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Profile: Mandeep Malhotra: The 'Rocket Singh' of Outdoor

By Ashee Sharma , afaqs!, New Delhi | In Advertising | June 30, 2015
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Malhotra recently partnered with Pratap Bose to launch India's maiden advertising conglomerate - The Social Street.

Back in the days when advertising was uncommon as a career option, Mandeep Malhotra, who describes it as his "first love," knew that it was exactly where he wanted to be. After a six-year-long stint, Malhotra quit DDB MudraMax as president in May.

Mandeep Malhotra

The outdoor honcho began his career as an account executive with the capital's iconic fast food joint Nirula's. From there, he went on to study advertising in Australia, where he was picked up by WPP's Total Media to work in the media buying space.

His next assignment was in space selling with Indian daily Asian Age. In a major breakthrough, Malhotra sold the first-ever full page ad for the publication. "It was a big thing. It was as if I had arrived in life," he beams.

Around the same time, Clear Channel, a global OOH giant, was entering India. Malhotra moved to Chandigarh with them. In what was until then a 'no-outdoor city', he got the first-ever sanction for outdoor advertising. Later, he worked briefly as an entrepreneur before joining Rediffusion DY&R's (now Rediffusion Y&R) outdoor division in Hyderabad.

At Rediffusion, he was soon given the mandate to head the Hyderabad and Bengaluru circles. He went on to become South head and chief manager-new business development, national. "I had the sales instincts in me, which helped me pick up business wherever I went. Some people have it in them, like Rocket Singh," he jokes.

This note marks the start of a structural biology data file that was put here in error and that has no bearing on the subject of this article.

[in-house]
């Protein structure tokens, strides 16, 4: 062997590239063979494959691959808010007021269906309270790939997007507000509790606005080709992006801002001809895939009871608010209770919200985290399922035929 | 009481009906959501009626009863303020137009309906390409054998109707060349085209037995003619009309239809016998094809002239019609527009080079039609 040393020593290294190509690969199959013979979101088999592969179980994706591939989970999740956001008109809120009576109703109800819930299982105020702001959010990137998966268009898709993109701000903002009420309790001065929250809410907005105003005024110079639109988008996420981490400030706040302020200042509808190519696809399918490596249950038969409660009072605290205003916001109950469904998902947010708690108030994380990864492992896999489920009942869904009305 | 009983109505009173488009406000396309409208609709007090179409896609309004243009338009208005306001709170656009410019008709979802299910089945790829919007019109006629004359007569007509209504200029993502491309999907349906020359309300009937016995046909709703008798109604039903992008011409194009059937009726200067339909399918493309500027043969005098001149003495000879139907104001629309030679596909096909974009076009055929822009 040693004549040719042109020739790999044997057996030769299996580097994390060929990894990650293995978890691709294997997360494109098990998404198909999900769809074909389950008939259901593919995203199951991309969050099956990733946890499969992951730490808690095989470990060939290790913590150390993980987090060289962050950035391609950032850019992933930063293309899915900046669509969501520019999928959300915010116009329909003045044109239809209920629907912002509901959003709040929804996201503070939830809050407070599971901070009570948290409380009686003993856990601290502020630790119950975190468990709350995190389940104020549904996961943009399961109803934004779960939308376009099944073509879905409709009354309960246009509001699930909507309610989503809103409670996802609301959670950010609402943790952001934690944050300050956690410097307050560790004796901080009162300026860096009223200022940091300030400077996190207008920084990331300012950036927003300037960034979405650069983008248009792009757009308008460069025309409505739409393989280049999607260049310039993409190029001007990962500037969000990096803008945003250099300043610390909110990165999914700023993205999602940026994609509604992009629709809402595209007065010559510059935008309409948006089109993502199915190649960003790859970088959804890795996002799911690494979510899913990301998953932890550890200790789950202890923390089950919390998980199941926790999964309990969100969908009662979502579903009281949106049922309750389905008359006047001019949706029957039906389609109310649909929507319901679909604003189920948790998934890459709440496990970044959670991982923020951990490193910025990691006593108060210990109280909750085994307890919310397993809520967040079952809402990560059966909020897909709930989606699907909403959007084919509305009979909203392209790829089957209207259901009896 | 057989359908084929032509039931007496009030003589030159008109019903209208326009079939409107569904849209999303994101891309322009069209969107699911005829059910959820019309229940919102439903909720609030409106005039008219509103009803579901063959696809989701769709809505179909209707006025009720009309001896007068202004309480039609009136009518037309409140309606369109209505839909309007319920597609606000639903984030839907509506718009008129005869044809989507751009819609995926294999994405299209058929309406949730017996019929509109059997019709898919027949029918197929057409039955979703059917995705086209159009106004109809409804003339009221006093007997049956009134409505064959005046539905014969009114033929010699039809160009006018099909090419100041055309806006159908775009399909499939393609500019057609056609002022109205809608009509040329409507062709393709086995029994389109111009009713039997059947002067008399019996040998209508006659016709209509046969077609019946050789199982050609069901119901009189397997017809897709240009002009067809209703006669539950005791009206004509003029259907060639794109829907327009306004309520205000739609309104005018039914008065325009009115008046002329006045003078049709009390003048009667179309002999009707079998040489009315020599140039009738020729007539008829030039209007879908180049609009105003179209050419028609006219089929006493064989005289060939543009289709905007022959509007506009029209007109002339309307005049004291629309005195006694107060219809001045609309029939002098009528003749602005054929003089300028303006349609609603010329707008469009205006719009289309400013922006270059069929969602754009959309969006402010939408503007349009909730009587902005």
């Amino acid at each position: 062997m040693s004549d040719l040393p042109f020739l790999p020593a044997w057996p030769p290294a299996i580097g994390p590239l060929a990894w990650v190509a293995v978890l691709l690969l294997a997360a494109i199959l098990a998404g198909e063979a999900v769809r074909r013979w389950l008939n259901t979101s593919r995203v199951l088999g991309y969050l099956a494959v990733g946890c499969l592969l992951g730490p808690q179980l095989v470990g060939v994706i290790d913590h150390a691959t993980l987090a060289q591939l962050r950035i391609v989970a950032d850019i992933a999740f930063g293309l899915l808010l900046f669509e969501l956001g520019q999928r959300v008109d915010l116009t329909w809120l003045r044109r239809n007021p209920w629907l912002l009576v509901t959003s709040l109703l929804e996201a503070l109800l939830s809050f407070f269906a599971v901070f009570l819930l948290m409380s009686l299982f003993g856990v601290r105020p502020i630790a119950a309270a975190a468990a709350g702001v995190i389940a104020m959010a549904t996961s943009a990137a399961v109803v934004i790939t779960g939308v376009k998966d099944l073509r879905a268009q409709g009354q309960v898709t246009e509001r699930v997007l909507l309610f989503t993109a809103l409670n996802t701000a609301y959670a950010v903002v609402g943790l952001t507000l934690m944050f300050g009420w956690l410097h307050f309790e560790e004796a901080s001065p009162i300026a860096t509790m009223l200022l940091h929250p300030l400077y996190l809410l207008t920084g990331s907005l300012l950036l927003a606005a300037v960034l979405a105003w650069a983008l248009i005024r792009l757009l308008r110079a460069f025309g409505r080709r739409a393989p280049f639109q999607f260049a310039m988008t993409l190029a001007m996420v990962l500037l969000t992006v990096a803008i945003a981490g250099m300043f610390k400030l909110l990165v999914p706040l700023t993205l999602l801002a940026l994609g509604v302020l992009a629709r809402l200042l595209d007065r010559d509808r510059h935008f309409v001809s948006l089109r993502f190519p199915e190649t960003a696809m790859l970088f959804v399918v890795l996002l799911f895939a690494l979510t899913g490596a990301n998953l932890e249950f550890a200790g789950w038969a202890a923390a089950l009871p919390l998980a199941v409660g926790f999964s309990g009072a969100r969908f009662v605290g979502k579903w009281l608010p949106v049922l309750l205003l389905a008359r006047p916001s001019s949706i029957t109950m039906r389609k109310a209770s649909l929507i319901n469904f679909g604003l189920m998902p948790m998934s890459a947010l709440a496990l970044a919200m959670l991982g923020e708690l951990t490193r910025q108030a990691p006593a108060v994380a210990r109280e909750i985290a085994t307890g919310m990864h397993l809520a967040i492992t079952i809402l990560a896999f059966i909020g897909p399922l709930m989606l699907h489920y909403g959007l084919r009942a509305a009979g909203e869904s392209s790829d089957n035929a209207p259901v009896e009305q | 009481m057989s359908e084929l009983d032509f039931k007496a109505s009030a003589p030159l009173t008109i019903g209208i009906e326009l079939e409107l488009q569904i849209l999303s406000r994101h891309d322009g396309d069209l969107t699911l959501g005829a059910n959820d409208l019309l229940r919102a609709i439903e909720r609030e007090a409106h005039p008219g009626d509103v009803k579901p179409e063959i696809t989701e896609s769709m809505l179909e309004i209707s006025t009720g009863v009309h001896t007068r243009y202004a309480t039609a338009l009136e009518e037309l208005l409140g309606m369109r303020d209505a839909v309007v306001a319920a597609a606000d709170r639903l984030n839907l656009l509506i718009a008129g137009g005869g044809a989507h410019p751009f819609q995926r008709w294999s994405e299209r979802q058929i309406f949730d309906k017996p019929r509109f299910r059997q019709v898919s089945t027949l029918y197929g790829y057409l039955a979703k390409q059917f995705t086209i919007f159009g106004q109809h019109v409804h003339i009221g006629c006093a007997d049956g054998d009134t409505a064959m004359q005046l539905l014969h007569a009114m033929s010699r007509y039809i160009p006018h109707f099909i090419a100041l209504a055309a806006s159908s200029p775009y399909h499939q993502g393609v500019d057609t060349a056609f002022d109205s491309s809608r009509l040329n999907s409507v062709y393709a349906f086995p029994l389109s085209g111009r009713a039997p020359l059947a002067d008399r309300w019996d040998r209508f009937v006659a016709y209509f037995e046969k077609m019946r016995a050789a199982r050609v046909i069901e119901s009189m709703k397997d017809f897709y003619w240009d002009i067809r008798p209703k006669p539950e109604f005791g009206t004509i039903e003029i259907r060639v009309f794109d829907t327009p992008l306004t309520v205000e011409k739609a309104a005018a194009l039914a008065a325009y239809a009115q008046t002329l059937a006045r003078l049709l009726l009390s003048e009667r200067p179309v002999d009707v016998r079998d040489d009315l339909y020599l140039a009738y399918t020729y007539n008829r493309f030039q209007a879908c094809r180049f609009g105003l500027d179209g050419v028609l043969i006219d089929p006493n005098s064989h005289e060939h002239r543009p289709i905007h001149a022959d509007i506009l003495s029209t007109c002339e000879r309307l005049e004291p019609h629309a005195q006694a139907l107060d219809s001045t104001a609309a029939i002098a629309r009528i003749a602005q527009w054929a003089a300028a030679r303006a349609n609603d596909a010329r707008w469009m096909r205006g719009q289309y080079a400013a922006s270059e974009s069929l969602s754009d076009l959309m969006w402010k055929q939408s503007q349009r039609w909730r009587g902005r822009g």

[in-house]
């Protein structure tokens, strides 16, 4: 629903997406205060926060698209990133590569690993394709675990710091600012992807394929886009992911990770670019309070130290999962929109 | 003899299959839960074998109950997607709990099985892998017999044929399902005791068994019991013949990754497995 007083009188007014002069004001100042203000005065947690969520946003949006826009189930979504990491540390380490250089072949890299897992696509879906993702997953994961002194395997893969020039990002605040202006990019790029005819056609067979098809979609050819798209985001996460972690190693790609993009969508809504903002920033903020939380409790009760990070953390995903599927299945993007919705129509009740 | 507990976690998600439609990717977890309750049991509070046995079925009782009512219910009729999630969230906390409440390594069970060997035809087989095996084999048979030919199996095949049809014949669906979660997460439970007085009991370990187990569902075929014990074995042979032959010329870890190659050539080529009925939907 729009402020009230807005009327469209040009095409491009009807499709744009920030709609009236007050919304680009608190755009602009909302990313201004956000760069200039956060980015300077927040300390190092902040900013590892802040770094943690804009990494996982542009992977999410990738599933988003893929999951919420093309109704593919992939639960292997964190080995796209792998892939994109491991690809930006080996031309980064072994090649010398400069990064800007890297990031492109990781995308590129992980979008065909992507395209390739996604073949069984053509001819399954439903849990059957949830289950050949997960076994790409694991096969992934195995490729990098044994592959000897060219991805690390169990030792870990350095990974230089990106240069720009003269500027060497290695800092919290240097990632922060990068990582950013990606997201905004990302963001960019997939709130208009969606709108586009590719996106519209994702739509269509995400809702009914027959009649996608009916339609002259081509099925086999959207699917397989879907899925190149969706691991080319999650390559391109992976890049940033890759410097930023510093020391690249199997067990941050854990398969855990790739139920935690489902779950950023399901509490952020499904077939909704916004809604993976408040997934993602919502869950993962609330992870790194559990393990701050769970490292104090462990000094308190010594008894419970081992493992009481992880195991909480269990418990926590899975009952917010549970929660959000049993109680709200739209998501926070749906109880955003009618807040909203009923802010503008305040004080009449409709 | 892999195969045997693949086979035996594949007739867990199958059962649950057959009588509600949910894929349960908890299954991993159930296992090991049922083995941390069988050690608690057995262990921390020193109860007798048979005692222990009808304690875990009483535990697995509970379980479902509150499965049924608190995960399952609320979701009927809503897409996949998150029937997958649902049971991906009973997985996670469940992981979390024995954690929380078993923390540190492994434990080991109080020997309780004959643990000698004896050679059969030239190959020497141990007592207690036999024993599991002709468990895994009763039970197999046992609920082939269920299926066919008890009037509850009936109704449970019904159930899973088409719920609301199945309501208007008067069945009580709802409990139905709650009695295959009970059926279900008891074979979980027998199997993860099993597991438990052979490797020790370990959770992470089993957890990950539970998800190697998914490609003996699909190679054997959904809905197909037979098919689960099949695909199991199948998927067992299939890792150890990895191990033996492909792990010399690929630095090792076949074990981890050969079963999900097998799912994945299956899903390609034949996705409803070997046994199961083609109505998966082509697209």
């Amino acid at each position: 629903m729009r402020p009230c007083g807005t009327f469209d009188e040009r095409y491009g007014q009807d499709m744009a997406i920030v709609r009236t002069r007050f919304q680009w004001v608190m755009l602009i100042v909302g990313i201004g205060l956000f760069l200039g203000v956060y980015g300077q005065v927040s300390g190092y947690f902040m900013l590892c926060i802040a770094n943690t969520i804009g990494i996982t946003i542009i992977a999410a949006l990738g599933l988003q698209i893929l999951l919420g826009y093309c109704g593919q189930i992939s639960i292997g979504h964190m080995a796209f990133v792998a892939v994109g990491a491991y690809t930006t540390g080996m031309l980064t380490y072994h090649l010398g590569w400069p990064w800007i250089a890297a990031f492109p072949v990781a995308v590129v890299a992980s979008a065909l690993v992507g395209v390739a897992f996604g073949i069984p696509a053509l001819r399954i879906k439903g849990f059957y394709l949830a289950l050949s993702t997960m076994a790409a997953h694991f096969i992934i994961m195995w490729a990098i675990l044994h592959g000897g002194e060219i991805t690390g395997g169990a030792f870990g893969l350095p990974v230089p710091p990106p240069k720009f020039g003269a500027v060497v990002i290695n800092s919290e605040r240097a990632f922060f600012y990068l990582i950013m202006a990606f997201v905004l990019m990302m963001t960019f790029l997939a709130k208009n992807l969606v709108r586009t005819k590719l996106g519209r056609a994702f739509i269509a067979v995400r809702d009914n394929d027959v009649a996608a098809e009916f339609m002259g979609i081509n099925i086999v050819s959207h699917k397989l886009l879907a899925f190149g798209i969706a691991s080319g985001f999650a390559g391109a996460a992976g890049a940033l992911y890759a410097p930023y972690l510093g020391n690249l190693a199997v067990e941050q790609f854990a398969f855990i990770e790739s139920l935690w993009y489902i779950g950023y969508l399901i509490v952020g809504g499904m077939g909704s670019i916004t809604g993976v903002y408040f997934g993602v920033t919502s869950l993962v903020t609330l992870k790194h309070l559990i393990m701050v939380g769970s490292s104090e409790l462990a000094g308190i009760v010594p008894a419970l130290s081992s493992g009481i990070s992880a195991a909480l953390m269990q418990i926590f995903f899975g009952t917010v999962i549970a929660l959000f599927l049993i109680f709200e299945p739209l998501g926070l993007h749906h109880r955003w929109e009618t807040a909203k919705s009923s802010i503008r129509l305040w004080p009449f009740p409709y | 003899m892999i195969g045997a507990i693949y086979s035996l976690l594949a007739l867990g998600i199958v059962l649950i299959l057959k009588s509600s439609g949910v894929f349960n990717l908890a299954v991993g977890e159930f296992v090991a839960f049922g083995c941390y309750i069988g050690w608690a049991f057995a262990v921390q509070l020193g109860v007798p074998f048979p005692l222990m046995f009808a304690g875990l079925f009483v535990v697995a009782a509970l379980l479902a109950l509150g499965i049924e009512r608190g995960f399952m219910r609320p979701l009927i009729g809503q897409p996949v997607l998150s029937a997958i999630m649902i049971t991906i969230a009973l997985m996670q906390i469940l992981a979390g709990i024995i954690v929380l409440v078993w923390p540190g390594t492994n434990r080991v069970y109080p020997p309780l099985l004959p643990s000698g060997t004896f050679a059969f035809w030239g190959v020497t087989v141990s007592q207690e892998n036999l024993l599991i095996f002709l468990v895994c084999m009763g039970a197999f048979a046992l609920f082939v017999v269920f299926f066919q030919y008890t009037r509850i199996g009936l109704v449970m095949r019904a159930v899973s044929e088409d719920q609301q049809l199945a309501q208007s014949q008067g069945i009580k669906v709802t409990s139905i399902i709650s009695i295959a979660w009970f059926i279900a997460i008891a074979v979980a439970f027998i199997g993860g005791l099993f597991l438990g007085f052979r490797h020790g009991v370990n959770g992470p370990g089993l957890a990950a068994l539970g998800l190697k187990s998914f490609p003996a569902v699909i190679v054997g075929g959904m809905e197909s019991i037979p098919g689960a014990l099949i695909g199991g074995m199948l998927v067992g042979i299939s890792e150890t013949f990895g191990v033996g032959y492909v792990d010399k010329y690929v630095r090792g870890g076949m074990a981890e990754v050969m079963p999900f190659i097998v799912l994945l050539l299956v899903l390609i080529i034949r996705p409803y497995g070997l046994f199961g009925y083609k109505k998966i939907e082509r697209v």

It had been two years heading the national portfolio when Pratap Bose, who was then with Ogilvy, called him for a meeting. He was scouting for talent for RMG David, now Brand David. Though Malhotra admits that Ogilvy was "culturally exciting" and also a big name, he resisted the offer for a month until convinced with a better deal.

Sharing his experience at Ogilvy, he says, "The brand complimented my energy and passion. I was given the RMG David mandate. We did really well and were known for our guerrilla ways of targetting."

It was 2008. Bose had moved to Mudra and wanted his former colleague to accompany him. Sensing a better growth opportunity, Malhotra joined him in December. At Mudra, he was responsible for retail activation and OOH, and building the MudraMax portfolio.

In 2011, Mudra became part of Omnicom Group. Malhotra was appointed head of MudraMax, where he ran the entire portfolio, except media, for almost three years. "The change brought with it new relationships, learning and international exposure, but there was also a downside to it. Independent agencies are bought out for what they are, but later expected to homogenise in the new environment," he says. Malhotra decided to quit Mudra.

While he took up various roles all these years, Malhotra says his success came from on-ground deliveries. Some of the brands he enjoyed working on were Aircel, Reebok and Idea Cellular. In Aircel, he found the scale of innovation and Reebok gave him the freedom to experiment. He appreciates the transparency that Idea brings in on all partner agencies.

Recently, Malhotra joined hands with Bose in the launch of India's maiden advertising conglomerate - The Social Street. He believes that, as consumers evolve, technology will play a crucial role for the industry. Describing the venture, he says, "It will be a mix of fun, laughter and technology. It's important to experiment whatever you take to the consumer, whether in retail or experiential space. One has to play with technology and learn from mistakes, but be the first one to learn from them."

"We will focus on providing efficient business solutions for clients. The team will be trained on technology, and investments will be made to equip them with the knowledge to deal with the changing environment," he adds.

He believes that people and the ability to adapt to changes are the only two important things in the communication business. If one has that, he says, "The rest falls in place."

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